I was going to write you an e-mail but I'll write my answer here instead ;)
First, most Indo-European scholars disregard the ergative hypothesis. However, I do not know any other reason for the equation of the neuter nominative and accusative. So, I'd like to present the reason why I believe that a prestage of PIE was an ergative language.
In most Indo-European languages the neuter nominative and accusative are identical. The Anatolian languages, however, are exceptional in this regard. In these languages we find that neuter nouns take a special ending -ants when they are the subject of a transitive sentence. This ending has been called the 'ergative'. However, there are different viewpoints on whether this actually is a case in the Anatolian languages or it is a 'personifying' suffix -ant- together with a nominative masculine/feminine ending -s. To answer this question one needs to dive deep into Anatolian philology. In my opinion, the answer is that there was in Proto-Anatolian a semantical suffix -ant-, that developed into a proper case ending -ants in the separate Anatolian languages.
The next question then is what the Proto-Anatolian case system looked like. In my opinion (I have not seen an account of someone exploring this perspective, but feel free to provide literature!) Anatolian would not have needed to create a separate ergative case for neuter nouns if there had been a case to give to neuter nouns in the Agent position (= subjects of transitive sentences). This is also what we find in older stages of Anatolian languages. Here the suffix -ant- has a semantic value, but there are no cases of neuter Agents in the 'nominative-accusative' case.
Keeping in mind that the first split in the Indo-European language family is commonly considered that between Anatolian and 'Common Indo-European' (the rest), we can reconstruct the following (MF = nonneuter, N = neuter, A = agent, S = subject (of an intransitive sentence), P = Patiens (object of a transitive sentence)):
- MF: A = S = -s, P = -m;
- N: A = X, S = P = -m.
- MF: A = S = -s, P = -m;
- N: A = S = P = -m.
So what do we reconstruct for PIE? There are two possibilities: either A = -m is original and Anatolian lost it, or PIE had a gap in the system which CIE restored. To my mind, the second possibility is more likely, since it is a very common development to fill a gap in a grammatical system, whereas it is very strange to create a gap in the system for seemingly no reason. One possibility to create the gap is that in PIE there was a close connection between morphological neuters and semantical inanimates. However, this relationship was not perfect in PIE (for example kweklos 'wheel'), and we find no comparable behaviour in nonneuter nouns.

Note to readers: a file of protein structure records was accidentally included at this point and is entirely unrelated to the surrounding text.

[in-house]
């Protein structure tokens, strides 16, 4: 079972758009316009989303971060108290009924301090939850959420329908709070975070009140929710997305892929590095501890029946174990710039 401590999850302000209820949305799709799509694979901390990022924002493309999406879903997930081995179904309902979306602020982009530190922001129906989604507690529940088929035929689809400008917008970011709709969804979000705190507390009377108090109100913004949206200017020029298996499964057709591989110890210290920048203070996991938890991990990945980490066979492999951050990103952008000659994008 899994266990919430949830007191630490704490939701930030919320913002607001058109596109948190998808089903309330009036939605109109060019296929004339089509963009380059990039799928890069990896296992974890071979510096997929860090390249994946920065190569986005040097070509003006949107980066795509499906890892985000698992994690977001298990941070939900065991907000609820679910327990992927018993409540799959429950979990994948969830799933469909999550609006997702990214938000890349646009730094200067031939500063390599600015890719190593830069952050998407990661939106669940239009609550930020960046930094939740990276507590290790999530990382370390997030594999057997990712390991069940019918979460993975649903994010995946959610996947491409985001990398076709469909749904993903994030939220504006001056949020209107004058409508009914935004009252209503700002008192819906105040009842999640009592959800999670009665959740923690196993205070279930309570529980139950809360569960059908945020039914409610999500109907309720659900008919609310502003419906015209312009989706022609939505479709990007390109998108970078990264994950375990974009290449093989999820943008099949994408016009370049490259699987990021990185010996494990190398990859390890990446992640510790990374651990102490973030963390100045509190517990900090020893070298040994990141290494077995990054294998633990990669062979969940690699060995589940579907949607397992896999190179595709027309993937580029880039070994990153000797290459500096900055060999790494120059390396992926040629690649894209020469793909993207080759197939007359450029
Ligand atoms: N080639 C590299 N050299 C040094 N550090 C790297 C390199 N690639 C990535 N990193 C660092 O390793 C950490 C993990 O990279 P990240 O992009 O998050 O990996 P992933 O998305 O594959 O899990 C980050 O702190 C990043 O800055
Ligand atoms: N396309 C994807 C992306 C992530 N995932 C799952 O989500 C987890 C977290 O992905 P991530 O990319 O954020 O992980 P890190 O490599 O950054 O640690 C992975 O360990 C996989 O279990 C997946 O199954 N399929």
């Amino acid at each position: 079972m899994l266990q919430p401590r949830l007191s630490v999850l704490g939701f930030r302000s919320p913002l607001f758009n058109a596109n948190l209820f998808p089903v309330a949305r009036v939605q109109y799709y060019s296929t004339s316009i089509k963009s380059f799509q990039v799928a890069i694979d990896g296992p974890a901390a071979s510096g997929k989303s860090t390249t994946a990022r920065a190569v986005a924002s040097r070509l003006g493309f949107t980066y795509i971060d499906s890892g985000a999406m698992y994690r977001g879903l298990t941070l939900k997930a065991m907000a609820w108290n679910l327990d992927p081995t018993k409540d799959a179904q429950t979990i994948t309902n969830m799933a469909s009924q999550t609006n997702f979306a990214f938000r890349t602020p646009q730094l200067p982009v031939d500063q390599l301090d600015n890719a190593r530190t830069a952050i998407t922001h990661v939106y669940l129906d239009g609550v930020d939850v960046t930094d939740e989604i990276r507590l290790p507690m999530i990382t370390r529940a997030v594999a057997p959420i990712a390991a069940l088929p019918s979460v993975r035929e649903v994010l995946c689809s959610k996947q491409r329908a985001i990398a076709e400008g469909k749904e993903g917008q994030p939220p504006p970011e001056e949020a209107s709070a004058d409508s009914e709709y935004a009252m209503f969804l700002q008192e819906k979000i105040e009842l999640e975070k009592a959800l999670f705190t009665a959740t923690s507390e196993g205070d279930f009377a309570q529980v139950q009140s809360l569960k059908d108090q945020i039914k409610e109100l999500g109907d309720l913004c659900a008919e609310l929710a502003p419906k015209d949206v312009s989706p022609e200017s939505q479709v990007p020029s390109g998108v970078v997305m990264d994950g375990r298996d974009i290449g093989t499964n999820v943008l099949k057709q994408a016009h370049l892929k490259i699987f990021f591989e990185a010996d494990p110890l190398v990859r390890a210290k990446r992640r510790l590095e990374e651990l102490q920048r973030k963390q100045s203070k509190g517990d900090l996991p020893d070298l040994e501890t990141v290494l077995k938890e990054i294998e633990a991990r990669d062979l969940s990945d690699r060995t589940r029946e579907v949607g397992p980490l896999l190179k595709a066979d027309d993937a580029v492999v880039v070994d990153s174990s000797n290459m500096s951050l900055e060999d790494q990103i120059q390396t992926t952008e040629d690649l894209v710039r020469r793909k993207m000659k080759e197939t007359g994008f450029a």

So (at least in my opinion, which, again, does not represent the majority of scholars) in PIE neuter nouns did not have a form in the A-position. We have to explain why this is the case. In my opinion, the cleanest way to give an explanation why a nominative-accusative system would even make a distinction between A and S is because it developed from an earlier ergative-absolutive system.
In the case of Indo-European, we can even sketch a quite detailed scenario for this development. We start from a Pre-PIE ergative language with ergative marker -s (which would have agreed with the genitive, as the Hittite evidence shows) and an absolutive marker -m. There were animate and inanimate nouns, but there was no morphological distinction between the two. Then at one point the system changed to a nominative-accusative alignment pattern. For the accusative all nouns took the old absolutive ending -m. The nominative was more complicated. Animate nouns generally occured as the subject of transitive sentences, so they took their nominative from there, and they became the masculine words in PIE. Inanimate nouns, however, could by their nature not occur in the A position, and as such took their 'nominative' from the absolutive -m. It was, however, not a true nominative as it could not be used in the A position. This generalisation was only mate after Anatolian split off.
This is my view on how PIE developed: the 'nom = acc' for neuter nouns in Common IE and the Anatolian ergative are both solutions to fix a gap in the PIE declension system, that came into being as an original ergative system partly changed into a nominative system. This is reasonably close to the Leiden point of view, but other schools of Indo-European linguistics might differ. I'd be interested to hear any other points of view.